The Council also inspects the horses belonging to the state. If a man who has a good horse is found to keep it in bad condition, he is mulcted in his allowance of corn; while those which cannot keep up or which shy and will not stand steady, it brands with a wheel on the jaw, and the horse so marked is disqualified for service. It also inspects those who appear to be fit for service as scouts, and any one whom it rejects is deprived of his horse. It also examines the infantry who serve among the cavalry, and any one whom it rejects ceases to receive his pay. The roll of the cavalry is drawn up by the Commissioners of Enrolment (Catalogeis), ten in number, elected by the Assembly by open vote. They hand over to the Hipparchs and Phylarchs the list of those whom they have enrolled, and these officers take it and bring it up before the Council, and there open the sealed tablet containing the names of the cavalry. If any of those who have been on the roll previously make affidavit that they are physically incapable of cavalry service, they strike them out; then they call up the persons newly enrolled, and if any one makes affidavit that he is either physically or pecuniarily incapable of cavalry service they dismiss him, but if no such affidavit is made the Council vote whether the individual in question is suitable for the purpose or not. If they vote in the affirmative his name is entered on the tablet; if not, he is dismissed with the others.
Formerly the Council used to decide on the plans for public buildings and the contract for making the robe of Athena; but now this work is done by a jury in the law-courts appointed by lot, since the Council was considered to have shown favouritism in its decisions. The Council also shares with the Military Treasurer the superintendence of the manufacture of the images of Victory and the prizes at the Panathenaic festival.
The Council also examines infirm paupers; for there is a law which provides that persons possessing less than three minas, who are so crippled as to be unable to do any work, are, after examination by the Council, to receive two obols a day from the state for their support. A treasurer is appointed by lot to attend to them.
There are ten Commissioners for Repairs of Temples, elected by lot, who receive a sum of thirty minas from the Receivers-General, and therewith carry out the most necessary repairs in the temples.
There are also ten City Commissioners (Astynomi), of whom five hold office in Piraeus and five in the city. Their duty is to see that female flute-and harp-and lute-players are not hired at more than two drachmas, and if more than one person is anxious to hire the same girl, they cast lots and hire her out to the person to whom the lot falls. They also provide that no collector of sewage shall shoot any of his sewage within ten stradia of the walls; they prevent people from blocking up the streets by building, or stretching barriers across them, or making drain-pipes in mid-air with a discharge into the street, or having doors which open outwards; they also remove the corpses of those who die in the streets, for which purpose they have a body of state slaves assigned to them.
Market Commissioners (Agoranomi) are elected by lot, five for Piraeus, five for the city. Their statutory duty is to see that all articles offered for sale in the market are pure and unadulterated.
Commissioners of Weights and Measures (Metronomi) are elected by lot, five for the city, and five for Piraeus. They see that sellers use fair weights and measures.
Formerly there were ten Corn Commissioners (Sitophylaces), elected by lot, five for Piraeus, and five for the city; but now there are twenty for the city and fifteen for Piraeus. Their duties are, first, to see that the unprepared corn in the market is offered for sale at reasonable prices, and secondly, to see that the millers sell barley meal at a price proportionate to that of barley, and that the bakers sell their loaves at a price proportionate to that of wheat, and of such weight as the Commissioners may appoint; for the law requires them to fix the standard weight.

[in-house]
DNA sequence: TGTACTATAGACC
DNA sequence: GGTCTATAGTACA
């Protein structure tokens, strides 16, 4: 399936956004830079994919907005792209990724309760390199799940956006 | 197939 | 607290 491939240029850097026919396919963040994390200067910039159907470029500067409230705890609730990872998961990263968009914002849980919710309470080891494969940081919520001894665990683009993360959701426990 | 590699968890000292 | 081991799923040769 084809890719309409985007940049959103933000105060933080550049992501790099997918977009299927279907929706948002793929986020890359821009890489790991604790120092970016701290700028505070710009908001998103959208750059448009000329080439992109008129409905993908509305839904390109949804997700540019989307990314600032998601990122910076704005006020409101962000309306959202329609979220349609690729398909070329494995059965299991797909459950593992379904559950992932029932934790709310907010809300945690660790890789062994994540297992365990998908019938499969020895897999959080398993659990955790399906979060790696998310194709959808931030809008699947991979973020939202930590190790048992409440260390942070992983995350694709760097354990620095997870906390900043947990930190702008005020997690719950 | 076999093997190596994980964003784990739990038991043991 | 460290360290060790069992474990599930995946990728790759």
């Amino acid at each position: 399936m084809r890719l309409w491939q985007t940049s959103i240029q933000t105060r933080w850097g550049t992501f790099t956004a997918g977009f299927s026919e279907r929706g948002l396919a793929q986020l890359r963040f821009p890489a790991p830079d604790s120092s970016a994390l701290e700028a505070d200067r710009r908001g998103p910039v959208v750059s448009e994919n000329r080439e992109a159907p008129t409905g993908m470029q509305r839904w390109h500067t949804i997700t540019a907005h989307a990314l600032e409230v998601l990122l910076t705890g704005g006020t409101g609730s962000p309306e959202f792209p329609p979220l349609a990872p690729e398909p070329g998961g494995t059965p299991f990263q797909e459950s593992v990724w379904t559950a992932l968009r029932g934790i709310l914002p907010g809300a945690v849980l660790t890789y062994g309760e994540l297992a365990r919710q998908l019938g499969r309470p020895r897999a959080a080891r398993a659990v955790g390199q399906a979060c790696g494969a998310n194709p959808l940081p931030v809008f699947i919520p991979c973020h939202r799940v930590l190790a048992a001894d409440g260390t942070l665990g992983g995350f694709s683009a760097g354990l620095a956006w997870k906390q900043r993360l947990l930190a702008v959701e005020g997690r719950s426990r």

There are ten Superintendents of the Mart, elected by lot, whose duty is to superintend the Mart, and to compel merchants to bring up into the city two-thirds of the corn which is brought by sea to the Corn Mart.
The Eleven also are appointed by lot to take care of the prisoners in the state gaol. Thieves, kidnappers, and pickpockets are brought to them, and if they plead guilty they are executed, but if they deny the charge the Eleven bring the case before the law-courts; if the prisoners are acquitted, they release them, but if not, they then execute them. They also bring up before the law-courts the list of farms and houses claimed as state-property; and if it is decided that they are so, they deliver them to the Commissioners for Public Contracts. The Eleven also bring up informations laid against magistrates alleged to be disqualified; this function comes within their province, but some such cases are brought up by the Thesmothetae.
There are also five Introducers of Cases (Eisagogeis), elected by lot, one for each pair of tribes, who bring up the 'monthly' cases to the law-courts. 'Monthly' cases are these: refusal to pay up a dowry where a party is bound to do so, refusal to pay interest on money borrowed at 12 per cent., or where a man desirous of setting up business in the market has borrowed from another man capital to start with; also cases of slander, cases arising out of friendly loans or partnerships, and cases concerned with slaves, cattle, and the office of trierarch, or with banks. These are brought up as 'monthly' cases and are introduced by these officers; but the Receivers-General perform the same function in cases for or against the farmers of taxes. Those in which the sum concerned is not more than ten drachmas they can decide summarily, but all above that amount they bring into the law-courts as 'monthly' cases.